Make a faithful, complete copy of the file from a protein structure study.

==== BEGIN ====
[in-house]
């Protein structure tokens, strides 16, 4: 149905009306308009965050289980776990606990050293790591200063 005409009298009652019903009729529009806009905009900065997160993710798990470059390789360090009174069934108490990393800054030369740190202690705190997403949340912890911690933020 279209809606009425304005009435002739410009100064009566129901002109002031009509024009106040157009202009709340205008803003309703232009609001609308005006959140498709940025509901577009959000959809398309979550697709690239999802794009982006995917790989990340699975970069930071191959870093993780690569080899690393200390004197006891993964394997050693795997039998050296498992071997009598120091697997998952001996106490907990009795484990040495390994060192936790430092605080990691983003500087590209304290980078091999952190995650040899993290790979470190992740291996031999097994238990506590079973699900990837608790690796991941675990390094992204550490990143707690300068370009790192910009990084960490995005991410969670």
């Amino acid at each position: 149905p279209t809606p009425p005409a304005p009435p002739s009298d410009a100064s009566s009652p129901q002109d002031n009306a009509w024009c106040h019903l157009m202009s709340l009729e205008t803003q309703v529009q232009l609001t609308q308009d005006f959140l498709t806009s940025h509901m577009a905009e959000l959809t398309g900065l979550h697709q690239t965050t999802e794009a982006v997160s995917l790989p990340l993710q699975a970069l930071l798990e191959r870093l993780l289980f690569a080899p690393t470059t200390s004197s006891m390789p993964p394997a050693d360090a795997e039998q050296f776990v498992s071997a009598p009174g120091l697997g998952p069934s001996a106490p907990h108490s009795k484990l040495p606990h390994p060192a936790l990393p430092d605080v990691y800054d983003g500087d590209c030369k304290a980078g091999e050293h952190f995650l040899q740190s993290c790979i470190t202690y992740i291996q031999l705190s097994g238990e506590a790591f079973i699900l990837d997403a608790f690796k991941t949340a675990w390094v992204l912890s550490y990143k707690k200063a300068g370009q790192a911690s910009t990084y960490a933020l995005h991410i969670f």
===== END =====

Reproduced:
[in-house]
């Protein structure tokens, strides 16, 4: 149905009306308009965050289980776990606990050293790591200063 005409009298009652019903009729529009806009905009900065997160993710798990470059390789360090009174069934108490990393800054030369740190202690705190997403949340912890911690933020 279209809606009425304005009435002739410009100064009566129901002109002031009509024009106040157009202009709340205008803003309703232009609001609308005006959140498709940025509901577009959000959809398309979550697709690239999802794009982006995917790989990340699975970069930071191959870093993780690569080899690393200390004197006891993964394997050693795997039998050296498992071997009598120091697997998952001996106490907990009795484990040495390994060192936790430092605080990691983003500087590209304290980078091999952190995650040899993290790979470190992740291996031999097994238990506590079973699900990837608790690796991941675990390094992204550490990143707690300068370009790192910009990084960490995005991410969670």
């Amino acid at each position: 149905p279209t809606p009425p005409a304005p009435p002739s009298d410009a100064s009566s009652p129901q002109d002031n009306a009509w024009c106040h019903l157009m202009s709340l009729e205008t803003q309703v529009q232009l609001t609308q308009d005006f959140l498709t806009s940025h509901m577009a905009e959000l959809t398309g900065l979550h697709q690239t965050t999802e794009a982006v997160s995917l790989p990340l993710q699975a970069l930071l798990e191959r870093l993780l289980f690569a080899p690393t470059t200390s004197s006891m390789p993964p394997a050693d360090a795997e039998q050296f776990v498992s071997a009598p009174g120091l697997g998952p069934s001996a106490p907990h108490s009795k484990l040495p606990h390994p060192a936790l990393p430092d605080v990691y800054d983003g500087d590209c030369k304290a980078g091999e050293h952190f995650l040899q740190s993290c790979i470190t202690y992740i291996q031999l705190s097994g238990e506590a790591f079973i699900l990837d997403a608790f690796k991941t949340a675990w390094v992204l912890s550490y990143k707690k200063a300068g370009q790192a911690s910009t990084y960490a933020l995005h991410i969670f």